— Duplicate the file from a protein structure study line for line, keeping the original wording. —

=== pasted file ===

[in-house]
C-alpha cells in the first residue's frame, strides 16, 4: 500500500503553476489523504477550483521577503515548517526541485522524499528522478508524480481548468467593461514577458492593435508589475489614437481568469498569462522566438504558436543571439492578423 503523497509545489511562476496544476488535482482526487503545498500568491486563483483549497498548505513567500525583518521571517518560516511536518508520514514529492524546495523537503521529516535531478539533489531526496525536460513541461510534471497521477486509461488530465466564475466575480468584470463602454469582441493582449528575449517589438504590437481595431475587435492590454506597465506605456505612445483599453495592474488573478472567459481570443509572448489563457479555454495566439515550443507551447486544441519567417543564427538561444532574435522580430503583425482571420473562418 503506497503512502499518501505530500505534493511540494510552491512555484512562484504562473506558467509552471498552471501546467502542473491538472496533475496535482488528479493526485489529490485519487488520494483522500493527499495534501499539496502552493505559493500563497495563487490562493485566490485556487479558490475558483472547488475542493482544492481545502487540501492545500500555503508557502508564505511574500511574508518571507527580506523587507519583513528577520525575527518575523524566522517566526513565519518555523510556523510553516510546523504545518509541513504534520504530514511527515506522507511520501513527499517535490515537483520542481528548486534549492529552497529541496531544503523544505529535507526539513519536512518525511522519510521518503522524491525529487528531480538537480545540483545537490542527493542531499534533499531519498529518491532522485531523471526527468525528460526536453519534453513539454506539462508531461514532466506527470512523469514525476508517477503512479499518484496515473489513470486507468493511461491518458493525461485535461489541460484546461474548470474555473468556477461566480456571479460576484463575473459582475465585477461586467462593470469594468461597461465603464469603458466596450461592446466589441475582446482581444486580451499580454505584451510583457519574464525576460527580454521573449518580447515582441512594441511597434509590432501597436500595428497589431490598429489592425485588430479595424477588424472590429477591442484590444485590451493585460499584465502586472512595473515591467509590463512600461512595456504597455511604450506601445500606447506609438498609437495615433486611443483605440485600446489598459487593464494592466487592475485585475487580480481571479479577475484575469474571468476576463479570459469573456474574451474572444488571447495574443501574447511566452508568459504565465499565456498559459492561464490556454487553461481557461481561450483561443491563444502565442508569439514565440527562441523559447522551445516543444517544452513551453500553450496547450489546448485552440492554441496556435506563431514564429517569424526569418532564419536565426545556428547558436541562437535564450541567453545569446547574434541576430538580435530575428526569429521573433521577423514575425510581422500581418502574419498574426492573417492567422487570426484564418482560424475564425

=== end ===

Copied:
[in-house]
C-alpha cells in the first residue's frame, strides 16, 4: 500500500503553476489523504477550483521577503515548517526541485522524499528522478508524480481548468467593461514577458492593435508589475489614437481568469498569462522566438504558436543571439492578423 503523497509545489511562476496544476488535482482526487503545498500568491486563483483549497498548505513567500525583518521571517518560516511536518508520514514529492524546495523537503521529516535531478539533489531526496525536460513541461510534471497521477486509461488530465466564475466575480468584470463602454469582441493582449528575449517589438504590437481595431475587435492590454506597465506605456505612445483599453495592474488573478472567459481570443509572448489563457479555454495566439515550443507551447486544441519567417543564427538561444532574435522580430503583425482571420473562418 503506497503512502499518501505530500505534493511540494510552491512555484512562484504562473506558467509552471498552471501546467502542473491538472496533475496535482488528479493526485489529490485519487488520494483522500493527499495534501499539496502552493505559493500563497495563487490562493485566490485556487479558490475558483472547488475542493482544492481545502487540501492545500500555503508557502508564505511574500511574508518571507527580506523587507519583513528577520525575527518575523524566522517566526513565519518555523510556523510553516510546523504545518509541513504534520504530514511527515506522507511520501513527499517535490515537483520542481528548486534549492529552497529541496531544503523544505529535507526539513519536512518525511522519510521518503522524491525529487528531480538537480545540483545537490542527493542531499534533499531519498529518491532522485531523471526527468525528460526536453519534453513539454506539462508531461514532466506527470512523469514525476508517477503512479499518484496515473489513470486507468493511461491518458493525461485535461489541460484546461474548470474555473468556477461566480456571479460576484463575473459582475465585477461586467462593470469594468461597461465603464469603458466596450461592446466589441475582446482581444486580451499580454505584451510583457519574464525576460527580454521573449518580447515582441512594441511597434509590432501597436500595428497589431490598429489592425485588430479595424477588424472590429477591442484590444485590451493585460499584465502586472512595473515591467509590463512600461512595456504597455511604450506601445500606447506609438498609437495615433486611443483605440485600446489598459487593464494592466487592475485585475487580480481571479479577475484575469474571468476576463479570459469573456474574451474572444488571447495574443501574447511566452508568459504565465499565456498559459492561464490556454487553461481557461481561450483561443491563444502565442508569439514565440527562441523559447522551445516543444517544452513551453500553450496547450489546448485552440492554441496556435506563431514564429517569424526569418532564419536565426545556428547558436541562437535564450541567453545569446547574434541576430538580435530575428526569429521573433521577423514575425510581422500581418502574419498574426492573417492567422487570426484564418482560424475564425